ED+C Magazine

Poor Condition of Schools Considered a National Crisis

January 26, 2012

Clean Air America Inc., an innovator in air filtration products that protect workers and the environment, agrees with CNN's recent report on the dire condition of schools and the health hazards posed by poor indoor air quality on an estimated 14M children. CNN aired the segment featuring CNN's Chief Medical Correspondent Dr. Sanjay Gupta as he visited schools to examine the impact of indoor air quality on students and teachers.

"Many school facilities today suffer from dwindling funds which should be used to fix crumbling buildings," said Jorgen Brahm, senior vice-president of Clean Air America Inc. "We help educational buildings ensure crystal clean air for students and teachers within welding labs where dust and smoke generated by welding equipment are removed from the environment."

The National Education Association is urging Congress to pass the Fix America's Schools Today Act, which would provide $25 billion for modernizing and repairing public schools. Many schools in the U.S. suffer from leaky roofs, peeling paint, falling plaster and exposed electrical wires. Toxins from paint, mold spores from water damage, and smoke/dust from welding and woodworking labs circulate through ancient HVAC systems.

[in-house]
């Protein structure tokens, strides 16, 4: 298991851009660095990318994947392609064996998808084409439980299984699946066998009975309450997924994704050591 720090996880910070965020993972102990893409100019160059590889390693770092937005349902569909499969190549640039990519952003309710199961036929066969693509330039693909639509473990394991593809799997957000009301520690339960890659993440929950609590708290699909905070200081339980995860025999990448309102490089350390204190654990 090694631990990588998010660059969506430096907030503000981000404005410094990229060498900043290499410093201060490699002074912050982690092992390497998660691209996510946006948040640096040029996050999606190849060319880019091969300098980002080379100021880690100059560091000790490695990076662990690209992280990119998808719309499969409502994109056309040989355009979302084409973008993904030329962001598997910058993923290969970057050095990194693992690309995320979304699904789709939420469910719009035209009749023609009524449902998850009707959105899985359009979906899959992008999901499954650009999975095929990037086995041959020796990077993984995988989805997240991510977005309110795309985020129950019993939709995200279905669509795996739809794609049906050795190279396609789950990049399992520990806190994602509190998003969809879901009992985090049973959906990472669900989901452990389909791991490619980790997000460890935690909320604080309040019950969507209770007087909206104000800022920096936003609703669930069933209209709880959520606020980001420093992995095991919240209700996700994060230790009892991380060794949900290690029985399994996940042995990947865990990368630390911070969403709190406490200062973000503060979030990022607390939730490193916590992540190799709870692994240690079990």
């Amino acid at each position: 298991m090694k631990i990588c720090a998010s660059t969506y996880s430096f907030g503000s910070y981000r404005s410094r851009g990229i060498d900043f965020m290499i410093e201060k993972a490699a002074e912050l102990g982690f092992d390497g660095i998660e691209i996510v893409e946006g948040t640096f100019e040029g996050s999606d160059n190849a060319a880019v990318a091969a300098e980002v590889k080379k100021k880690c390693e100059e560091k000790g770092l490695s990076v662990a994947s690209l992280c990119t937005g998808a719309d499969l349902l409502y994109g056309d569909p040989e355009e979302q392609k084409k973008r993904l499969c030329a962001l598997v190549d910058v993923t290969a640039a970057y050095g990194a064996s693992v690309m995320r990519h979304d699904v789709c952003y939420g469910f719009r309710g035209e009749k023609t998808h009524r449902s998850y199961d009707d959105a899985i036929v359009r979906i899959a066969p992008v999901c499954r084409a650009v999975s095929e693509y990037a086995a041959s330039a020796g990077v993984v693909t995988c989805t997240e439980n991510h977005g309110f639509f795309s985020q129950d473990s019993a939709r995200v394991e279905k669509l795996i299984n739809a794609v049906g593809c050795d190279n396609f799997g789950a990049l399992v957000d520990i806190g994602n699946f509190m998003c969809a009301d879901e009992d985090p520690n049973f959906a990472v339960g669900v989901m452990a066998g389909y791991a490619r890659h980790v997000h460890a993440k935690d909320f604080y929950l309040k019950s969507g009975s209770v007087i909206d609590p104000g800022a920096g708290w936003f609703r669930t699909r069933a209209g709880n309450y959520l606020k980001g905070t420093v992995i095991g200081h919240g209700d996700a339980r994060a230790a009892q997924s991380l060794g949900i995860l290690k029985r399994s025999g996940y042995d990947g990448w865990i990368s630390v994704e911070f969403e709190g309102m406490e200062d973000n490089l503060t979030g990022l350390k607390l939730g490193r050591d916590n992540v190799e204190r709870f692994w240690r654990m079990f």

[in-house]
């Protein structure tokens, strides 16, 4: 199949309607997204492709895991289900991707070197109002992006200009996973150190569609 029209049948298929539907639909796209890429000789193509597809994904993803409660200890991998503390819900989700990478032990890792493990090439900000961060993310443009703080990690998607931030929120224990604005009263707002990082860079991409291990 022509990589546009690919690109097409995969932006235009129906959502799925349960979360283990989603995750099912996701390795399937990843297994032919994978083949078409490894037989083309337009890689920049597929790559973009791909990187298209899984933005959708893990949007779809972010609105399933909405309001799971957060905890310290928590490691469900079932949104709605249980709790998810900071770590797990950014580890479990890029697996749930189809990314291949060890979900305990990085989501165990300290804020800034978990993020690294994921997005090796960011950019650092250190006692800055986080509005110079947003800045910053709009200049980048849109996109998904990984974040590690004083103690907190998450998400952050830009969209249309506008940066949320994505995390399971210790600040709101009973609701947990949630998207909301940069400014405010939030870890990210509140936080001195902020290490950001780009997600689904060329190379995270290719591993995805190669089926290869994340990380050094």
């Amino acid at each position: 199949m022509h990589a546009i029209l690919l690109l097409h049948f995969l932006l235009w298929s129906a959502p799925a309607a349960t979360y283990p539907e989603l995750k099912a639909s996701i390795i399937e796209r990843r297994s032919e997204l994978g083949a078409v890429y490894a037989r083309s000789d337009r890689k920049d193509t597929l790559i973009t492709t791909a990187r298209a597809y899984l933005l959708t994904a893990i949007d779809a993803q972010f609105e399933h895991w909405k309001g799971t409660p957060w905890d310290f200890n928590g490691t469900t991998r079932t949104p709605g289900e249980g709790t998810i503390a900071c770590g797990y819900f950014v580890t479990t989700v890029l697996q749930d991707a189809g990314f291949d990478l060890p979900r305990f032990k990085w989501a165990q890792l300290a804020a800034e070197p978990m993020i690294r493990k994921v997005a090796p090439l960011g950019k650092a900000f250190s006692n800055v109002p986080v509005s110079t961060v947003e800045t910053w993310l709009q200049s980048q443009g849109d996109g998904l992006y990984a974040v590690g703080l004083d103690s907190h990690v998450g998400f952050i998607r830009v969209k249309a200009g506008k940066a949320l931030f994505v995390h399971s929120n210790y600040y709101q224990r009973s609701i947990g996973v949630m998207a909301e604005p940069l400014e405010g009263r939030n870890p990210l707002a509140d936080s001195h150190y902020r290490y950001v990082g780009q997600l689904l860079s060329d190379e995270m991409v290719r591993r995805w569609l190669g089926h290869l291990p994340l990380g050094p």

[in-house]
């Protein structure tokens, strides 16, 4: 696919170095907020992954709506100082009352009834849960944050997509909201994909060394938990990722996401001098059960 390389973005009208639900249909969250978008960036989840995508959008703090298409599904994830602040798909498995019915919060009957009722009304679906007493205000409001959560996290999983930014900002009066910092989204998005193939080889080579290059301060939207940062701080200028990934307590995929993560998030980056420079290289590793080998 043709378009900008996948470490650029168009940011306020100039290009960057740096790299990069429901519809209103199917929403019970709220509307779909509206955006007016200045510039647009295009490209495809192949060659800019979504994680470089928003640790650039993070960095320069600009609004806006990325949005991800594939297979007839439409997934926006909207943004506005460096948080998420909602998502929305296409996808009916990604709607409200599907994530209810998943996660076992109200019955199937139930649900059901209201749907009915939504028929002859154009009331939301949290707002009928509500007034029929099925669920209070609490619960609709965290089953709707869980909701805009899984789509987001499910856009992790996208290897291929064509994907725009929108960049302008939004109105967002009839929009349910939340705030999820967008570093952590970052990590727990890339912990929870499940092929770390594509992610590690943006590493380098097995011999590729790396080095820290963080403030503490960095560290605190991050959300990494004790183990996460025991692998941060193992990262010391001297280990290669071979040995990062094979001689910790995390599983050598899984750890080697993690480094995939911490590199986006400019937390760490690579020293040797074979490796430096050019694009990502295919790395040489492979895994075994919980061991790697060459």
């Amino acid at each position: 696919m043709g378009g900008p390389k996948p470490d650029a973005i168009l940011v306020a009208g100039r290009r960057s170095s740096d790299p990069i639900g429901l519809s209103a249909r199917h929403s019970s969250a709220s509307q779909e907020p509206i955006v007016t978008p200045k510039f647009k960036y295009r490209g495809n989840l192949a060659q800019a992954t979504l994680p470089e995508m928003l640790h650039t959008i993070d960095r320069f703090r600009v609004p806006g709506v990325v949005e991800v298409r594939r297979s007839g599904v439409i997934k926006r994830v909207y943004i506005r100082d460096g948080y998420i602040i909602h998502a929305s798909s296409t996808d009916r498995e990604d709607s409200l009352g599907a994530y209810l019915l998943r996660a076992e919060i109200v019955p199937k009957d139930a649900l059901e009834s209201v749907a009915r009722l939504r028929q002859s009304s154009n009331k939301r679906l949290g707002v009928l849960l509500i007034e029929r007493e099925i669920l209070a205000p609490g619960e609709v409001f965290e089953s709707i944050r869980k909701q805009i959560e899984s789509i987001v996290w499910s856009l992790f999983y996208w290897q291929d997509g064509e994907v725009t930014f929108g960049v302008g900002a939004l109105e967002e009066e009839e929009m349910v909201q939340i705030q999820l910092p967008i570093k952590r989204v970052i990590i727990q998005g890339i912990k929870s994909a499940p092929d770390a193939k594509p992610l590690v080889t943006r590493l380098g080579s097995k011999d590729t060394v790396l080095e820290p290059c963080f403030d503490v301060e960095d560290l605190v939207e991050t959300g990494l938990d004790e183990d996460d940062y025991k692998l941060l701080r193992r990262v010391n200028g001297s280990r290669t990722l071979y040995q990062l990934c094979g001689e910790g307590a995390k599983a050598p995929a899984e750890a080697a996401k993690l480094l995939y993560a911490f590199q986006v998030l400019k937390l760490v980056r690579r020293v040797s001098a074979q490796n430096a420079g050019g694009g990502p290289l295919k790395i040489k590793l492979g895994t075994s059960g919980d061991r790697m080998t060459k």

According to NEA Health Information Network Director Jerry Newberry, "Poor indoor environmental quality contributes to serious health problems for students and staff, including asthma, allergic reactions, fatigue, headaches and respiratory tract infections. This causes high rates of absenteeism, and dramatically decreases the ability to concentrate and learn when students actually do make it to class."  

Over 200 schools have installed the Clean Air WeldStation 5 Series in their weld labs to capture weld smoke and grinding dust. The WeldStation 5 is a one piece, self-contained welding work center that effectively and efficiently removes all welding smoke and grinding dust so that the weld lab has crystal clean air for students to breath. Several schools have been able to meet certification for LEED or Leadership in Energy and Environmental Design buildings, which is an internationally recognized green building certification. LEED-certified buildings are designed to be healthier and safer for occupants, while saving energy costs.

For more information, visit www.clean-air.com.